"I've got a gas can in the truck. Meet you there." Without affording him an opportunity to respond, she hopped into the pickup and sped off. She glanced in the rear-view mirror and grinned at the trespasser's whopper-jawed gape.
Did he expect her to give a stranger a lift? As soon as she rounded the curve in the road, she spotted the car. A red Corvette. Typical hoity-toity flatlander vehicle—useless. She parked behind the sports car, hopped out of the truck and grabbed the gas can. Ten seconds later she swore under her breath. The blasted gas-tank door was locked. So much for her plan to be gone by the time the owner caught up.
She considered leaving the fuel and driving off, but there was something wily about the stranger that kept her feet planted. At least, that was what she told herself rather than admit she wouldn't mind another gander at the man who'd made her heart go thumpity-bump.
A few minutes passed and he came into view, his face scrunched. Squashing her lips together to keep from smiling at his annoyed expression, she stuck her arm through the truck window and placed her hand on the shotgun—a person couldn't be too careful these days.
"Thanks for the lift," he spat, then removed his keys from his pants pocket, directed the fob at the car and bleeped open the gas door. Ignoring her, he set to filling the tank.
"What brings you up here?" she asked.
Okay, maybe she wasn't Ms. Ambassador for the Appalachian Mountains Tourist Bureau, but she'd loaned him her gas can. "If you'd state your business, I might be of help."
His chest expanded with a deep breath, which he held for more than the count of three, before he released the air in a noisy burst. With purposeful movements, he capped the can, shut the tank door and faced her, his mouth twisting in a cynical grimace. Just like a city slicker, showing emotion in front of a stranger. "Heather's Hollow."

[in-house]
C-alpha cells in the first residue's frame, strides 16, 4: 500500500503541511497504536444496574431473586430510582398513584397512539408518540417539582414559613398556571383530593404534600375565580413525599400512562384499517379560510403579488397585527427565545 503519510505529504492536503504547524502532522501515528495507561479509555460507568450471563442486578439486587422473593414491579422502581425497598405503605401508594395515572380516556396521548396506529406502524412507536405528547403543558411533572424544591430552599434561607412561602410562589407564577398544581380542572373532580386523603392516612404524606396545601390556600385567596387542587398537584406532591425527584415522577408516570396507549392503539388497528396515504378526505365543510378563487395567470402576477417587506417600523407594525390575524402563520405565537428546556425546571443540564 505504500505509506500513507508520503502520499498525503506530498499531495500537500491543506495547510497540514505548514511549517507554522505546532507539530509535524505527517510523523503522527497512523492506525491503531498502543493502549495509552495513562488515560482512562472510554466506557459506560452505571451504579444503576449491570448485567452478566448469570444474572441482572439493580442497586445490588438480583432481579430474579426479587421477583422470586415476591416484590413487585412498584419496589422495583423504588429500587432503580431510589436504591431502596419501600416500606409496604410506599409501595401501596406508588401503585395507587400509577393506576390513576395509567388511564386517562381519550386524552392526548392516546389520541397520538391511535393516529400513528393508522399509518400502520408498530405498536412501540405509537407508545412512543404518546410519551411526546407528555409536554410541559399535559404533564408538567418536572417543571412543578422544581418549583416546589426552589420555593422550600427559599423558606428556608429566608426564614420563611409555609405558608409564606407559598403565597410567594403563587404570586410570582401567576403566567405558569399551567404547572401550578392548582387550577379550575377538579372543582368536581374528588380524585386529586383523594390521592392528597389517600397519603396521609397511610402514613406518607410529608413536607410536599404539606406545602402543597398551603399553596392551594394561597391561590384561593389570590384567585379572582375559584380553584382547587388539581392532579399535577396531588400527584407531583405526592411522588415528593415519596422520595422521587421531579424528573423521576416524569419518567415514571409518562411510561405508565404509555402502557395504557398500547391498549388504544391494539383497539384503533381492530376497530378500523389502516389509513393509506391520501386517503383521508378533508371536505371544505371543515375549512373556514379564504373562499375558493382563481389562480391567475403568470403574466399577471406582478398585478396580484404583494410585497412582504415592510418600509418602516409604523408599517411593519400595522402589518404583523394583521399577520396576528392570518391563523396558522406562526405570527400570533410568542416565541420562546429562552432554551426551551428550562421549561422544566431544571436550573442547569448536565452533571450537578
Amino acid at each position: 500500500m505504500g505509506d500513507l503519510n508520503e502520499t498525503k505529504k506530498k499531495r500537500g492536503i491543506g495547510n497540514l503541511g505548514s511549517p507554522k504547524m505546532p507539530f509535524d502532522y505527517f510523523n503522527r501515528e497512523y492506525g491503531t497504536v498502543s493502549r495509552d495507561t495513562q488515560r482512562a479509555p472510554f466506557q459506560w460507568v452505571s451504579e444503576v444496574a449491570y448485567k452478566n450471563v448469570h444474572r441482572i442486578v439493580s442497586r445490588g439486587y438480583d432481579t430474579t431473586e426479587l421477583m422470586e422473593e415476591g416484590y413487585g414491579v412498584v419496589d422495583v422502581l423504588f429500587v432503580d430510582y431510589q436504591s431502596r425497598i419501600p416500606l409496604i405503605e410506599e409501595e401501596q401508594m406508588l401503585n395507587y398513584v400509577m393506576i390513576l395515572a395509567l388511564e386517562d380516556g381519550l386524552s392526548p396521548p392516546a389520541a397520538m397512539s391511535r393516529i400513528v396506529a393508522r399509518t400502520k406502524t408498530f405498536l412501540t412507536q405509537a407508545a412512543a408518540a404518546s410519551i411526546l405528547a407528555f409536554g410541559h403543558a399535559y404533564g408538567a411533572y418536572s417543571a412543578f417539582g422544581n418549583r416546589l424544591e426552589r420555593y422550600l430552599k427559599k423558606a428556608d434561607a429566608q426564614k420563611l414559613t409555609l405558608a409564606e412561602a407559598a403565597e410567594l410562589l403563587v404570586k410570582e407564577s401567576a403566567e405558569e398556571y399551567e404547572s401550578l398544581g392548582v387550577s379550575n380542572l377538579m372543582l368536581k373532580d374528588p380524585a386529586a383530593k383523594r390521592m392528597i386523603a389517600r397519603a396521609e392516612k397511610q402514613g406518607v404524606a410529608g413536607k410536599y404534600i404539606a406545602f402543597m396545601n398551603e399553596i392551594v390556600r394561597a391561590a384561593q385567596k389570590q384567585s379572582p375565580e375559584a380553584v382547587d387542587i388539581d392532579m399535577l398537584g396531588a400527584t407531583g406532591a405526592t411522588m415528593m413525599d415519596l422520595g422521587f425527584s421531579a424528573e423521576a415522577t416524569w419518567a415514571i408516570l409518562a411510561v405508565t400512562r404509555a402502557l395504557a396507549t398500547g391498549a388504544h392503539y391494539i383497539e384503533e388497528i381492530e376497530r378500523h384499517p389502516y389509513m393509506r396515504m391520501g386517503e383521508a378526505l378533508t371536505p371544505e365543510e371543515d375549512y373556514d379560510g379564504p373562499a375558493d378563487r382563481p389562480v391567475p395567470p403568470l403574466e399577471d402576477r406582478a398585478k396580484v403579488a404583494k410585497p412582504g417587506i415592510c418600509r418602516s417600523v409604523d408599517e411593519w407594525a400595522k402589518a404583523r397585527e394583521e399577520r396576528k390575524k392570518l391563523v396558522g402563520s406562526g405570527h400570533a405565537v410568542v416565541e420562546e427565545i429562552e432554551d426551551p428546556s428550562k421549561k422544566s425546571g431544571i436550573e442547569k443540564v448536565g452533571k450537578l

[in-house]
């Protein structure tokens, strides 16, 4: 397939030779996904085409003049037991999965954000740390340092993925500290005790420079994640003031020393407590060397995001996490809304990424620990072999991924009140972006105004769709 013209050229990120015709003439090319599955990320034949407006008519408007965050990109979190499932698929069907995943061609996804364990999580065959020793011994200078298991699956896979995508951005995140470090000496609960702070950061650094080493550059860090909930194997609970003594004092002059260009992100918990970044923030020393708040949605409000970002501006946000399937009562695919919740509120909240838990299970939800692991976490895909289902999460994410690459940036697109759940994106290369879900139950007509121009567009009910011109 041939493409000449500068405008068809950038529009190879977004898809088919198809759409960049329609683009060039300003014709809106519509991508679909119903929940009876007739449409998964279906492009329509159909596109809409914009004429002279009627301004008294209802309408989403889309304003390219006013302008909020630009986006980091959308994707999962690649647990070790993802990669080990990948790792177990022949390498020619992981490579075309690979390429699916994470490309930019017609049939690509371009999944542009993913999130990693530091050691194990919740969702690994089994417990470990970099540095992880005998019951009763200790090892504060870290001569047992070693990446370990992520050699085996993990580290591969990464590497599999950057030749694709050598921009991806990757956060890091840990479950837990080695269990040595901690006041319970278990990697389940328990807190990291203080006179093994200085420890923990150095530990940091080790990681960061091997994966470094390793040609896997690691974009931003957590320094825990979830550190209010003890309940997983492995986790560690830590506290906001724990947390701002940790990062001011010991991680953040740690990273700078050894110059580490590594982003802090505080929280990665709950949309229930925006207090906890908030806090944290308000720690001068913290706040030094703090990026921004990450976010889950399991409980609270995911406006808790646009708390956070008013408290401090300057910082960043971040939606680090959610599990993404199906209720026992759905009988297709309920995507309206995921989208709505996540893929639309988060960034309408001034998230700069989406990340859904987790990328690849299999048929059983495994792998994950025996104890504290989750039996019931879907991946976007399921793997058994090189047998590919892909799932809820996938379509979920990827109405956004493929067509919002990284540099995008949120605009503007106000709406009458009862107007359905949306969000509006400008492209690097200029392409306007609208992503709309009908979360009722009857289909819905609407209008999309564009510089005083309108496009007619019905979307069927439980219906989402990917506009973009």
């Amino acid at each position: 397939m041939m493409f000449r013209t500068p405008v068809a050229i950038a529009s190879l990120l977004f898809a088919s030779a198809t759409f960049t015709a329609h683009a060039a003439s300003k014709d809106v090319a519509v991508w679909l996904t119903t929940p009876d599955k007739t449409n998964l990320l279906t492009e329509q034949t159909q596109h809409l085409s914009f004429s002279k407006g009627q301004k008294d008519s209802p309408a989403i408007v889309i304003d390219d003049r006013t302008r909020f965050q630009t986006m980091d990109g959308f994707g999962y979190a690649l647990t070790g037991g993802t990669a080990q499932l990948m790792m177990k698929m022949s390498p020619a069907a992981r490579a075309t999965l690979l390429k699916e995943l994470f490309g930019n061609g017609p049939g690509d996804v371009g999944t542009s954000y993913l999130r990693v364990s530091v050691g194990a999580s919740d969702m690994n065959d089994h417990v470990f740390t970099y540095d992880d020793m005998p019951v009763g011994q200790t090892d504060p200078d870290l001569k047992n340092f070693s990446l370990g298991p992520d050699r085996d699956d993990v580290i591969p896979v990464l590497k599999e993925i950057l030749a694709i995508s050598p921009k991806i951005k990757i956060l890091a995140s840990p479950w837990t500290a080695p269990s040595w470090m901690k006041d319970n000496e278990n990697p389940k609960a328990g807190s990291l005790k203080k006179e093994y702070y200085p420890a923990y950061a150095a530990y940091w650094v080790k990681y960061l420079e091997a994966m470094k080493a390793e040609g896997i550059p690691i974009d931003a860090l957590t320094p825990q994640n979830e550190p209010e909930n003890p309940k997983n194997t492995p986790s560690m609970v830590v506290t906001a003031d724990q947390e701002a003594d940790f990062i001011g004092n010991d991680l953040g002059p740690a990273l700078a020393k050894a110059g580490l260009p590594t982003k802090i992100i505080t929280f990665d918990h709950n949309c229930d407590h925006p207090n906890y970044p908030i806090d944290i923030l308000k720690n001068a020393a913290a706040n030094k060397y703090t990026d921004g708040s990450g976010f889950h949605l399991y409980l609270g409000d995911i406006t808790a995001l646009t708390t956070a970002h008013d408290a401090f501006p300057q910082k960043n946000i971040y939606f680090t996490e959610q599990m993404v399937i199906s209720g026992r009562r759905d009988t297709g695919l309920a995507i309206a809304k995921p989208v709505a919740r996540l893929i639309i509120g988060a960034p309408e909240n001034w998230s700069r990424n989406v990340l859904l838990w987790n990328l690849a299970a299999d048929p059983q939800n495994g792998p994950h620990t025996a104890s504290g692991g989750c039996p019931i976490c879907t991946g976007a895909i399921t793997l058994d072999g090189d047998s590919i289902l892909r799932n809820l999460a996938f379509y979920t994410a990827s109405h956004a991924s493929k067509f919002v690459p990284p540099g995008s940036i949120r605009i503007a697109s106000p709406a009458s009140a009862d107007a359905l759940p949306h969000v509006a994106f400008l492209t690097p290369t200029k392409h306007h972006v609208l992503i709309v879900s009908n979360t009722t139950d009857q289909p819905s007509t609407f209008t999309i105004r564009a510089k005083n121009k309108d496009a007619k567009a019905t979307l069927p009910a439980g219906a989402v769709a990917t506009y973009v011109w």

Fortunately for Jo she had practice concealing her emotions from people she didn't trust. After that slip, the stranger was definitely in the don't-trust category.
"I stopped at the post office in Finnegan's Stand. The clerk wasn't much help. Nodded to the mountain and mumbled, 'Up there.'" The man stowed the empty gas container in the truck bed. "I've been driving in circles for the past hour and a half. You're the first person I've run across on this road."
Not a surprise. Folks tended to remain at home with their families on Sunday afternoons. Seeing how it was a warm endof-April day, she suspected several of the clan's men had headed for the banks of the Black River to tickle trout.
The stranger stopped before her and Jo swore she caught the scent of cologne—a musky, warm smell that made her want to stand on tiptoe and sniff his neck. He dug his wallet from his pants pocket and held out two twenty-dollar bills. When she didn't accept the cash, he added, "For the gas—" he ran his gaze up and down her tattered overalls "—and whatever else."
First he'd trespassed on her mountain. Second he'd insulted her with an offer of money for lending a helping hand. And third he could have pretended not to notice her ragged work clothes. Johanna Macpherson, since when have you cared what a man thinks of your appearance?
"And—" he wiggled the bills under her nose "—for scaring off the dogs."
Accepting a stranger's cash didn't sit right with Jo. But if taking the payment sent the man on his way… She removed one bill from his fingers. "The dog-scaring was complimentary."
He smirked, showing off big white teeth and a hint of a dimple.